Is a daylight studio something to consider?
Q. What exactly is a daylight studio and what is the point?
Michelle: It’s a greenhouse for growing little photos into big ones. No seriously, it is a large glassed room that allows natural light into a section of our studio. It’s window light taken to the extreme. There are several reasons you may want to use a daylight studio. You have some of the advantages of outdoor light with the convenience of a controlled environment.
Q. What kind of look does it give you?
Michelle: It’s not just one specific look. The quality of light will of course vary a lot, just as it would in any outdoor conditions. The time of day, the cloud haze, the position of the sun and so on.
Q. So what do you use it for?
Michelle: Well, I can tell you we don’t use it for high volume work like catalog product work. The light by nature is not predicable and it moves fast. You have about 20 minutes to set up and shoot (and of course get client approvals).
Q. Can you give me an example?
Michelle: I wouldn’t use it for jewelry, glass or metal objects. But if you were going to shoot certain subjects like say, cowboy boots, or a set with BBQ grill, it would be great for a hero piece. It can also be wonderful for portrait or editorial work.
Q. Does the daylight studio change your workflow in other ways?
Michelle: Yes, the approach to light is subtractive. This is very different from a traditional studio environment.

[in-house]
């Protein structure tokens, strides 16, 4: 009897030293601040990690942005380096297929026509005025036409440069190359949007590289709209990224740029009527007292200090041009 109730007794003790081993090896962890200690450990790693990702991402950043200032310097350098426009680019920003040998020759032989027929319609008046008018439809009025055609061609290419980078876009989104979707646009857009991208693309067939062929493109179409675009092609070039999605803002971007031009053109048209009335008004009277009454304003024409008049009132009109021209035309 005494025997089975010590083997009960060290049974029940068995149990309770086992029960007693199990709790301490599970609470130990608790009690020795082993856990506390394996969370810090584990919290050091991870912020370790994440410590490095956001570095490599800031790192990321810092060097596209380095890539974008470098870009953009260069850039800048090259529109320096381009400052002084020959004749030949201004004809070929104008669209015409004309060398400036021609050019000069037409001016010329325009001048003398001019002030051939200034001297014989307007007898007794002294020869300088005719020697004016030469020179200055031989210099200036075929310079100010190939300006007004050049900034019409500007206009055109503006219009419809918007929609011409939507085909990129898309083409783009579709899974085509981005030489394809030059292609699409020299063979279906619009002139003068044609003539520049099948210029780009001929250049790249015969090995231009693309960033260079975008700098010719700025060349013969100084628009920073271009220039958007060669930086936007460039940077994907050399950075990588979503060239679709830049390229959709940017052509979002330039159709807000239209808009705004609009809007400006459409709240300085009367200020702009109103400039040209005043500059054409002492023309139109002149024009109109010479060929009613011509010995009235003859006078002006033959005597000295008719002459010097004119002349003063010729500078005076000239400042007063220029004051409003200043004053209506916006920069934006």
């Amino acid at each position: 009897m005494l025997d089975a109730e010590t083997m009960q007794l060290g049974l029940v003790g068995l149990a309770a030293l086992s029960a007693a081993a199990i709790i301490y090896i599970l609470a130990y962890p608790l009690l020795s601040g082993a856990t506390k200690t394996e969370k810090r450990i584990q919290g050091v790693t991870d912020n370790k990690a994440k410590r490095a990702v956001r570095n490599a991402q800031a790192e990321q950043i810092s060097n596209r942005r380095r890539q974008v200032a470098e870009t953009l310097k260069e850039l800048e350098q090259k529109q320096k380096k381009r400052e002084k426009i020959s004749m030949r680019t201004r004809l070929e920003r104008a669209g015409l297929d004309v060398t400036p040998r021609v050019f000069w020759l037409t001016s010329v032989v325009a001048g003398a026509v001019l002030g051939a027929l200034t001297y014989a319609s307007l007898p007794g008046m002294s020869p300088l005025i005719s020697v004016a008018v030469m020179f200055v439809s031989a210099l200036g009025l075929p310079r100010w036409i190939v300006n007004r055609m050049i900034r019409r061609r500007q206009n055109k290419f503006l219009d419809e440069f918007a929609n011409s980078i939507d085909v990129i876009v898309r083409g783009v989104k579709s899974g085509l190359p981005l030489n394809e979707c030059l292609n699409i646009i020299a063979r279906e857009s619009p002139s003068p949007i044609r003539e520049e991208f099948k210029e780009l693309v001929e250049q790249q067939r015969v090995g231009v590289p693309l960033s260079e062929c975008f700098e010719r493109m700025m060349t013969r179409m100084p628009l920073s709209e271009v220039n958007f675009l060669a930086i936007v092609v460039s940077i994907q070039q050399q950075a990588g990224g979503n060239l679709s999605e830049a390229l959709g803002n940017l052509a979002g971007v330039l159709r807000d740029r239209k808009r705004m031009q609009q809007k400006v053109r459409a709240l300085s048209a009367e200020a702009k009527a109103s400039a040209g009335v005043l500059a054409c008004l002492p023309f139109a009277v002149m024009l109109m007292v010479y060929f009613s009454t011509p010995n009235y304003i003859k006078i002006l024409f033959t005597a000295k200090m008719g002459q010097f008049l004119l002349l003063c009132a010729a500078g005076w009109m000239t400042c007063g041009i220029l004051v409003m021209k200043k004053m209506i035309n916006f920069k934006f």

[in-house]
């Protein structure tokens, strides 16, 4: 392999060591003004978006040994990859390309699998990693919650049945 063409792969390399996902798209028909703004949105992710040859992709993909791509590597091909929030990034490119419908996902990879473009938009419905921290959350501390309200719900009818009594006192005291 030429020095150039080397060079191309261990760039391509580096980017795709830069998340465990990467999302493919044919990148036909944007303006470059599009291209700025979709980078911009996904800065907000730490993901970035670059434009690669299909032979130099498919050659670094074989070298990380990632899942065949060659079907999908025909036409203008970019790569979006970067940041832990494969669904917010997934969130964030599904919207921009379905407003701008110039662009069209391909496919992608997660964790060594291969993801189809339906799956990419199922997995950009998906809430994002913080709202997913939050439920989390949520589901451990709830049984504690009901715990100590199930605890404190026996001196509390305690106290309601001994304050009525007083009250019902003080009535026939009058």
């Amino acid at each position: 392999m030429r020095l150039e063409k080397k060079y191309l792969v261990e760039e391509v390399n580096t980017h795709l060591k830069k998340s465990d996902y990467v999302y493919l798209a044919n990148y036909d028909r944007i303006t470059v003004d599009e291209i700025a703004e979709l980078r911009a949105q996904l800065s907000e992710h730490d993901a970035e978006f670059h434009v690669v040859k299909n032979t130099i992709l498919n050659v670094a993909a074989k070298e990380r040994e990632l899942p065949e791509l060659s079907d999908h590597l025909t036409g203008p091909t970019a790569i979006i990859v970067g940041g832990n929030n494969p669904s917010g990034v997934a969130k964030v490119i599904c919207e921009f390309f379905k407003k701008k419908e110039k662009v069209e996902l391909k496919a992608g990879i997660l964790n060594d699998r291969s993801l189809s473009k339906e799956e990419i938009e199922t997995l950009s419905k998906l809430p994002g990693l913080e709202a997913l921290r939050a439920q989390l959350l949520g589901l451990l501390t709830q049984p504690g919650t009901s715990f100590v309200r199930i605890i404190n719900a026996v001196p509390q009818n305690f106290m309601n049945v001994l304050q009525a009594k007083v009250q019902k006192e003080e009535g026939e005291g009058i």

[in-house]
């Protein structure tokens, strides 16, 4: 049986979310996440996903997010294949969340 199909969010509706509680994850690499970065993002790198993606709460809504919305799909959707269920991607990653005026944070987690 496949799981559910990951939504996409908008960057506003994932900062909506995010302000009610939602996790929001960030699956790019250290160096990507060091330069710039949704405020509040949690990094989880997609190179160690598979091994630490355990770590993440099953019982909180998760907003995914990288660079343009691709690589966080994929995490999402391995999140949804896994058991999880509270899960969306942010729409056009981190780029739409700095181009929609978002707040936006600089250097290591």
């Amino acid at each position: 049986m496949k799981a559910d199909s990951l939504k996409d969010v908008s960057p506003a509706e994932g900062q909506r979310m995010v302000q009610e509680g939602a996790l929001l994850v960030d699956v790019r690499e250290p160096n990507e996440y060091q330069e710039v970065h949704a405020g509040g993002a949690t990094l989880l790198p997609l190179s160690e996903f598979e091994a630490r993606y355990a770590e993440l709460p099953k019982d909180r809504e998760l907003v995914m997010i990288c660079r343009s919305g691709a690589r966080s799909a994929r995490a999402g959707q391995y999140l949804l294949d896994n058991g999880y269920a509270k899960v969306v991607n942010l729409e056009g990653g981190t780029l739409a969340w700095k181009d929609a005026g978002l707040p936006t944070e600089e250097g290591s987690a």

Michelle: Well, think of a traditional photo studio as a black room. In that black room the photographer adds and controls light - strobes, fills and reflective cards. They add and control until the shot is built and forms are defined from the dark.
With a daylight studio you have all the light you need. Often more than you need. Your job is to subtract, control and carve out the light to define the forms.
I often use diffusion scrims and other techniques to block or direct the daylight.
It’s kind of like the difference between painting with light and carving out light like the sculptor carves the block of marble. Michelangelo approached sculpture as releasing the subject from the marble block.
You are always chasing the light in a daylight studio. By that I mean you need to move relative to the subject. Here’s an example of the same setup and I just moved around the subject. Note major changes in shadow and highlights.
The quality of direct sunlight is also very unique and cannot be duplicated. The sun is 93 million miles away. As a result the shadows have a razor edge with no feathering.
Q. So a daylight studio is a nice option, but might not be for everyone?
Michelle: Yes, it’s a beautiful light to use. There is nothing better than God’s light.
(Cue thunder boom!)